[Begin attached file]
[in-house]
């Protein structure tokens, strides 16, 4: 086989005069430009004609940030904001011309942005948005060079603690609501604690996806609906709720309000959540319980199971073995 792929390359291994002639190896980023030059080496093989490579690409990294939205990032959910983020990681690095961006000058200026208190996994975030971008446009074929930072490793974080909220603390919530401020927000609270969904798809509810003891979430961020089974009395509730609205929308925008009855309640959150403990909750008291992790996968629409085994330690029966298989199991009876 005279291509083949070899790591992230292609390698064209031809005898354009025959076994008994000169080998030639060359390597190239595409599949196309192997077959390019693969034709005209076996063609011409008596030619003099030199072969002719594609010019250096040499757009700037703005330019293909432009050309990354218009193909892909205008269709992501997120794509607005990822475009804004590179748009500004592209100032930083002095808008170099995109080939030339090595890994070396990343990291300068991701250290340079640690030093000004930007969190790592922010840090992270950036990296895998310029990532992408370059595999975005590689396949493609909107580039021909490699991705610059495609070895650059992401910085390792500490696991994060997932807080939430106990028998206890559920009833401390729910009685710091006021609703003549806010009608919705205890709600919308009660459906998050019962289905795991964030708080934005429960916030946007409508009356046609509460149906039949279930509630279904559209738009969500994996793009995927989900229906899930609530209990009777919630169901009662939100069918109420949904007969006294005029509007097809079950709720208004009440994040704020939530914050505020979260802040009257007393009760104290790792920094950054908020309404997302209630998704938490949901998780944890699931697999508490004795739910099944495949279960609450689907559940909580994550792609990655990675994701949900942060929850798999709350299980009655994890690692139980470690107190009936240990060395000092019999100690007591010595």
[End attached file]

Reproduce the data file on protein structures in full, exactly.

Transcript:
[in-house]
């Protein structure tokens, strides 16, 4: 086989005069430009004609940030904001011309942005948005060079603690609501604690996806609906709720309000959540319980199971073995 792929390359291994002639190896980023030059080496093989490579690409990294939205990032959910983020990681690095961006000058200026208190996994975030971008446009074929930072490793974080909220603390919530401020927000609270969904798809509810003891979430961020089974009395509730609205929308925008009855309640959150403990909750008291992790996968629409085994330690029966298989199991009876 005279291509083949070899790591992230292609390698064209031809005898354009025959076994008994000169080998030639060359390597190239595409599949196309192997077959390019693969034709005209076996063609011409008596030619003099030199072969002719594609010019250096040499757009700037703005330019293909432009050309990354218009193909892909205008269709992501997120794509607005990822475009804004590179748009500004592209100032930083002095808008170099995109080939030339090595890994070396990343990291300068991701250290340079640690030093000004930007969190790592922010840090992270950036990296895998310029990532992408370059595999975005590689396949493609909107580039021909490699991705610059495609070895650059992401910085390792500490696991994060997932807080939430106990028998206890559920009833401390729910009685710091006021609703003549806010009608919705205890709600919308009660459906998050019962289905795991964030708080934005429960916030946007409508009356046609509460149906039949279930509630279904559209738009969500994996793009995927989900229906899930609530209990009777919630169901009662939100069918109420949904007969006294005029509007097809079950709720208004009440994040704020939530914050505020979260802040009257007393009760104290790792920094950054908020309404997302209630998704938490949901998780944890699931697999508490004795739910099944495949279960609450689907559940909580994550792609990655990675994701949900942060929850798999709350299980009655994890690692139980470690107190009936240990060395000092019999100690007591010595």